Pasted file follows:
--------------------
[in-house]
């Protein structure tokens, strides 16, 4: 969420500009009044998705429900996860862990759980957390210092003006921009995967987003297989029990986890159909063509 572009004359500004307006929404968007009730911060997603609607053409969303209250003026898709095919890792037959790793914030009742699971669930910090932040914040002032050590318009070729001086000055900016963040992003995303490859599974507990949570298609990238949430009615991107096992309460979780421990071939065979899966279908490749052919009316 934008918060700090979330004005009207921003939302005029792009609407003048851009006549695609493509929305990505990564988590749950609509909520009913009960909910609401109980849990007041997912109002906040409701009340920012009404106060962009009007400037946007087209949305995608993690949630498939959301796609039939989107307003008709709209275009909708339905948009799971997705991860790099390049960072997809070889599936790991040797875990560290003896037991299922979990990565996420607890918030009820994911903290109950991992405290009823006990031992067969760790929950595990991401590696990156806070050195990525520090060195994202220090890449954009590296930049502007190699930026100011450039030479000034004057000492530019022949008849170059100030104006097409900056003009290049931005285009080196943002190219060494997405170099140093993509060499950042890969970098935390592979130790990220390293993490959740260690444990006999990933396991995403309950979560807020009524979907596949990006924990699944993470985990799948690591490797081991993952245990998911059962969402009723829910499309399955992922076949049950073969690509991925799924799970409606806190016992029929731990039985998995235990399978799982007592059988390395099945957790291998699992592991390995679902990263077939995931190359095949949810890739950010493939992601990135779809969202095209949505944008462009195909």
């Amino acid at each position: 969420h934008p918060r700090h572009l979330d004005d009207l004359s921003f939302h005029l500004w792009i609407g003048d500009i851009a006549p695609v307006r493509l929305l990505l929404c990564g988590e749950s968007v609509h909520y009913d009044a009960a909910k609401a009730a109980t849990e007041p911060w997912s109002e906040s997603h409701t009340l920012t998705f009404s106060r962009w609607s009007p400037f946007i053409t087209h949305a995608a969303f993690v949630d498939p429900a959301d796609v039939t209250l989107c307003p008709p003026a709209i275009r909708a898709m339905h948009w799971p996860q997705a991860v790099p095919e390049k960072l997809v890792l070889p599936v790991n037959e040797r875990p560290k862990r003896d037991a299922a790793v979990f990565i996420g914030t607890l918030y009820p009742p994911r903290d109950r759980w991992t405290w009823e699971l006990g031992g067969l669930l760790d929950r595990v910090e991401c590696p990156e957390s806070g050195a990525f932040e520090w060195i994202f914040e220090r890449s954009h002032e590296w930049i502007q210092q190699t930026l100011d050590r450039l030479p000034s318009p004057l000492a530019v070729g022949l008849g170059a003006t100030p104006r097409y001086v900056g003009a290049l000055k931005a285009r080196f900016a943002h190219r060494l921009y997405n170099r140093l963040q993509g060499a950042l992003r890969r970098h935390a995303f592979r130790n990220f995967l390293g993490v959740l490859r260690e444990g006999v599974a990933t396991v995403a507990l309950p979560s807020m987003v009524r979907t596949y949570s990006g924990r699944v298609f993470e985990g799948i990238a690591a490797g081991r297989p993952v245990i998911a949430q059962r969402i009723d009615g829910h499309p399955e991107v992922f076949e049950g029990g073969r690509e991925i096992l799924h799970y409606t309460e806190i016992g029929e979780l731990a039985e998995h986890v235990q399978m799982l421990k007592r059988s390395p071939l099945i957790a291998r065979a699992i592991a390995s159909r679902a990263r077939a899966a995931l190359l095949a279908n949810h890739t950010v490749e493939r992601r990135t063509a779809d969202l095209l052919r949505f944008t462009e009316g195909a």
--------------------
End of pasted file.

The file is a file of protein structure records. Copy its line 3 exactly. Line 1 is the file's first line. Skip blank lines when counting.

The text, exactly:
């Amino acid at each position: 969420h934008p918060r700090h572009l979330d004005d009207l004359s921003f939302h005029l500004w792009i609407g003048d500009i851009a006549p695609v307006r493509l929305l990505l929404c990564g988590e749950s968007v609509h909520y009913d009044a009960a909910k609401a009730a109980t849990e007041p911060w997912s109002e906040s997603h409701t009340l920012t998705f009404s106060r962009w609607s009007p400037f946007i053409t087209h949305a995608a969303f993690v949630d498939p429900a959301d796609v039939t209250l989107c307003p008709p003026a709209i275009r909708a898709m339905h948009w799971p996860q997705a991860v790099p095919e390049k960072l997809v890792l070889p599936v790991n037959e040797r875990p560290k862990r003896d037991a299922a790793v979990f990565i996420g914030t607890l918030y009820p009742p994911r903290d109950r759980w991992t405290w009823e699971l006990g031992g067969l669930l760790d929950r595990v910090e991401c590696p990156e957390s806070g050195a990525f932040e520090w060195i994202f914040e220090r890449s954009h002032e590296w930049i502007q210092q190699t930026l100011d050590r450039l030479p000034s318009p004057l000492a530019v070729g022949l008849g170059a003006t100030p104006r097409y001086v900056g003009a290049l000055k931005a285009r080196f900016a943002h190219r060494l921009y997405n170099r140093l963040q993509g060499a950042l992003r890969r970098h935390a995303f592979r130790n990220f995967l390293g993490v959740l490859r260690e444990g006999v599974a990933t396991v995403a507990l309950p979560s807020m987003v009524r979907t596949y949570s990006g924990r699944v298609f993470e985990g799948i990238a690591a490797g081991r297989p993952v245990i998911a949430q059962r969402i009723d009615g829910h499309p399955e991107v992922f076949e049950g029990g073969r690509e991925i096992l799924h799970y409606t309460e806190i016992g029929e979780l731990a039985e998995h986890v235990q399978m799982l421990k007592r059988s390395p071939l099945i957790a291998r065979a699992i592991a390995s159909r679902a990263r077939a899966a995931l190359l095949a279908n949810h890739t950010v490749e493939r992601r990135t063509a779809d969202l095209l052919r949505f944008t462009e009316g195909a």